Doctors at Loures hospital are submitting disclaimers


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The president of the National Federation of Doctors (Fnam) said today that doctors at the Beatriz Ângelo Hospital, in Loures, are handing in disclaimers because they consider that the conditions for carrying out medical acts safely are lacking.

Joana Bordalo e Sá was speaking to the Lusa news agency about the long waiting times for patients triaged with a yellow (urgent) bracelet at the Beatriz Ângelo Hospital, which at 13:50 stood at 17 hours and 16 minutes, with 55 people waiting to be examined by a doctor.

According to the union leader, this situation is due to the lack of family doctors in the Loures area and hospital specialists, particularly at this hospital, which is now part of the Loures-Odivelas Local Health Unit (ULS).

“When there is a shortage of doctors in primary health care, there is obviously a greater influx to the emergency services, because people want to see their health problems, which are aggravated, resolved,” he said.

“Because they are so overloaded and feel that there are not enough of them and that they are unable to respond and carry out the medical act safely, the doctors are submitting disclaimers,” said Joana Bordalo e Sá.

In a response to Lusa, the Beatriz Ângelo Hospital said that the waiting time is due to the fact that the influx of patients to the General Emergency Service remains “very high” and that the inpatient department is overcrowded, “which makes it difficult for emergency patients who need to stay in hospital to circulate”.

She said she was aware that the hospital has 30 empty beds due to a lack of staff, particularly doctors, and another 30 occupied by social cases.

In total, there are 60 beds that could be occupied with patients who are in the emergency room and need to be admitted “if there was a clinical staff capable of responding”, he said.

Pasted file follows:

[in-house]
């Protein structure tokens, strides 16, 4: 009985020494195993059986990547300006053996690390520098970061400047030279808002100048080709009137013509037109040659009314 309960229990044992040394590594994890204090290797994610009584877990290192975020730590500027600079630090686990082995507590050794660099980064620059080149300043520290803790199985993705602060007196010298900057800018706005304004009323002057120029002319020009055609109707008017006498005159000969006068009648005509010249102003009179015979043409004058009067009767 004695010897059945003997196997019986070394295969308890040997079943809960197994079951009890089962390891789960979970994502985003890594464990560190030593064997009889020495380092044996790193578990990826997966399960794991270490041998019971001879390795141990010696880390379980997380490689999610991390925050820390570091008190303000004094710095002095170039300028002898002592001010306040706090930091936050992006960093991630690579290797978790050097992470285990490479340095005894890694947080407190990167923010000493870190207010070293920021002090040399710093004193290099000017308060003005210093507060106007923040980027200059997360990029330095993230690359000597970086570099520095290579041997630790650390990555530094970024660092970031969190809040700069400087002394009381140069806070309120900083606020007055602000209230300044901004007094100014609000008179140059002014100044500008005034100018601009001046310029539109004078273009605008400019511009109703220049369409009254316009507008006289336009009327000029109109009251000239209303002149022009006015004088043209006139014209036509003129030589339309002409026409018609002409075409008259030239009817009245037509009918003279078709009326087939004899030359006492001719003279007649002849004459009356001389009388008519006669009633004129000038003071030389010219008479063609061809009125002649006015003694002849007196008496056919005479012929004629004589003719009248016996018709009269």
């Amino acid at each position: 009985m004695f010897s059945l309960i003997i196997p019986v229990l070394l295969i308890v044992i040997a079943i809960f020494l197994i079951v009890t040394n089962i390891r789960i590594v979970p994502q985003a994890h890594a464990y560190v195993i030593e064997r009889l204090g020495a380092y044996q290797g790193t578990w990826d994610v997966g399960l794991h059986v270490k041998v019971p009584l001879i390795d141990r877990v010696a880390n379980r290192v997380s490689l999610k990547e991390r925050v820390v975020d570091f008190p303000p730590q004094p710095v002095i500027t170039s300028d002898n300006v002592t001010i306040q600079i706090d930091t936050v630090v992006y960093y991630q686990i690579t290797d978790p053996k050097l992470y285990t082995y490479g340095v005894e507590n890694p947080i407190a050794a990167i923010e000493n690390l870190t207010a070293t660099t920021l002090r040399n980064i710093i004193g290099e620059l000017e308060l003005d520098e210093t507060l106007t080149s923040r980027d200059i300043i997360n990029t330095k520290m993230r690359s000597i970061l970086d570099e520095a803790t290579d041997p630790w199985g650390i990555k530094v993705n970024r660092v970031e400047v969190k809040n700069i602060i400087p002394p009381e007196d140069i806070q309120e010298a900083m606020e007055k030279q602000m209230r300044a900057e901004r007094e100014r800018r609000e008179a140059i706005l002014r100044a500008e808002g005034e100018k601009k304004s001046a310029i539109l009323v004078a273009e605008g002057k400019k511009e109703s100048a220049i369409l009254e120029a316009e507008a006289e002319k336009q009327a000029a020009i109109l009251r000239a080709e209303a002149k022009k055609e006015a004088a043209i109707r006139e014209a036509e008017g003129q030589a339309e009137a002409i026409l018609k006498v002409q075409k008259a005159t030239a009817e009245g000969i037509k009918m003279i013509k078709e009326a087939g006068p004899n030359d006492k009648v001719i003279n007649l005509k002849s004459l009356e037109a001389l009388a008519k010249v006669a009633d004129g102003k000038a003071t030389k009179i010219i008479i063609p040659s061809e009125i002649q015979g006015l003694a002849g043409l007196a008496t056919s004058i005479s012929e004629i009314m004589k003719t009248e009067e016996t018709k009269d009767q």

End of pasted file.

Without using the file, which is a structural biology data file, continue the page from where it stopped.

“In the last few days we’ve had almost 200 patients in the emergency room, 80 of them are in an emergency room waiting for a vacancy and they don’t go up to the inpatient unit because there are no doctors to look after those vacancies,” said the president of Fnam.

In addition to these patients, there are still others waiting for reassessment to find out whether they will be admitted or discharged, “which means there is a very long delay in waiting times”.

“Patients who are triaged with a yellow bracelet, which is a moderate severity, have been waiting for 22 hours to be seen, and patients who have even been referred by the SNS line have been waiting for around 21 hours, and all because of a lack of doctors,” warned Joana Bordalo e Sá.

According to the union leader, there are constraints in several hospitals across the country, but the most serious situation is in Loures.

“It’s an extremely dramatic situation” that results from a “culmination of health policies that haven’t solved the problem of doctors”, he lamented.

Joana Bordalo e Sá guaranteed that Fnam will continue to demand that the new government improve working conditions and salaries so that there are enough doctors in the NHS, considering that a meeting with doctors to resolve their problems should be “one of the first priorities of the next Minister of Health”.

More than 18-hour wait for urgent patients at Loures hospital

Hervé Hubert
Hervé Hubert
Hervé Hubert is a 55-year-old writer and journalist based in Porto, Portugal. Born in France, he brings a unique blend of French and Portuguese perspectives to his work. Education Hervé studied Journalism and Literature at the University of Lyon in France. After completing his studies, he gained valuable experience working with various French media outlets (Portugal France also). Career He worked for several years as a journalist in France before making the move to Portugal. In Porto, he joined the Portugal Pulse team as a staff writer. Skills Hervé specializes in storytelling, investigative journalism, and cultural commentary. He has a flair for capturing complex issues in a relatable way. Personal Life He currently resides in Porto and enjoys the city's rich culture, from Fado music to Francesinha cuisine. Hervé continues to maintain strong ties to his French heritage, often traveling back to France for family visits and cultural exploration. With his unique background and diverse skill set, Hervé Hubert adds a layered, multicultural lens to every story he covers.

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